1973 and a pop festival has come to Kingsmarkham. While DS Burden sees it as an opportunity for the further degeneration of society as a whole, DI Wexford has a slightly more positive view on matters. Everyone – apart from some of the people who live near the festival – seems to be enjoying themselves. Except for the two festivalgoers who slip off to the nearby quarry for a romantic tryst (must be a nice quarry) only to find the body of Dawn Stonor, a once-local girl, who has had her face smashed in with a bottle.
Some people had seen Dawn on the day that she died – but where did she get the red dress that adorned her corpse? What is her connection to the star of the festival? And why did this book seem to take an age to read when it’s less than 200 pages long?
It’s been a while since a book has irked me this much. Oh, there are occasional review copies that don’t jibe with me but, as per my review policy, I don’t review those (or even finish them). But I paid for this – admittedly, only £1 from one of the local charity shops – so by the rules, the gloves are off.
First of all though, as you might expect from Ruth Rendell, the writing style is strong. Her prose is an easy but evocative read and she has, with the plot, tried something original. I’m not sure I’ve read a similar motive/explanation for a murder elsewhere. Also, there was one aspect that explained the unreliability of a witness that impressed me with its realness, for want of a better word, and again, was something that I don’t recall seeing before.
But original is not always better. The central idea behind the crime entails behaviour that is beyond unbelievable. In fact at least three, if not four, characters’ behaviour in the book is so unnatural that it makes the denouement so bizarre that it completely undermines what has gone before. How Wexford deduces what has happened is almost necessarily psychic, as while the clues may be there, the logical behaviour isn’t.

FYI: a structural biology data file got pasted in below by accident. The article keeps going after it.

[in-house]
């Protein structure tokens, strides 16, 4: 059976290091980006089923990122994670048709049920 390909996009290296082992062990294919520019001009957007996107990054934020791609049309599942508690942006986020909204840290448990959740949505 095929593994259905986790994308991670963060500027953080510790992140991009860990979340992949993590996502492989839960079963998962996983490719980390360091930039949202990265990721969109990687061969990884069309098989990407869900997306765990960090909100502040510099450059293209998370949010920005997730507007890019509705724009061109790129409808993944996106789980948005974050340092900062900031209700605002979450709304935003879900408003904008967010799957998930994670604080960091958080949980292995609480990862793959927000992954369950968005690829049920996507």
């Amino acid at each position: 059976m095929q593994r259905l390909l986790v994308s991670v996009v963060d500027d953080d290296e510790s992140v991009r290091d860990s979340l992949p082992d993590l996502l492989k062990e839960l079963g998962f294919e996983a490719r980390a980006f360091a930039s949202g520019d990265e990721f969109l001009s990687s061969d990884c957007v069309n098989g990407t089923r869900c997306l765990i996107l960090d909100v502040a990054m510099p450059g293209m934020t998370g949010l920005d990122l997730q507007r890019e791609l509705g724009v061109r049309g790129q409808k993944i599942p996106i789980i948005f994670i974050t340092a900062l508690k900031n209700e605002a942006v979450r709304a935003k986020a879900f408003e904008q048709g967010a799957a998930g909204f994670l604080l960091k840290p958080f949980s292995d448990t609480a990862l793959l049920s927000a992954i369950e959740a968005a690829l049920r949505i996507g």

And large parts of the book, while well-written, are pretty dull too.
So, a shame, and while I’ll be returning to Wexford again, this was a huge disappointed. Not recommended – although the TV version might be worth a look to see Peter Capaldi playing the central role of the pop star.
I think i’ve only seen the TV version in fact, which i thought was OK, but was one of the later episodes which i liked less in fact. I do like some of the Wexford a lot though, such as Shake Hands Forever
I enjoyed the first one and found a few more in my unpacking – the ambition of the writer is enough to bring me back for more
Well, I definitely read this one but how long ago I don’t know. So don’t remember how well I liked it at the time. I did miss some of the ones written in the 90’s and I want to go back and read those.
I must have twenty titles by Rendell/Vine and like you, I’m culling my mystery collection. Fortunately, I don’t have this title. But where to begin and where to cut when a writer is this prolific is so hard. I love your top pick lists for Carr and Christie and Queen and hope you’ll continue that with other authors whose list of titles is overwhelming.
[…] Some Lie And Some Die by Ruth Rendell […]
[…] Review 433 – Some Lie And Some Die by Ruth Rendell […]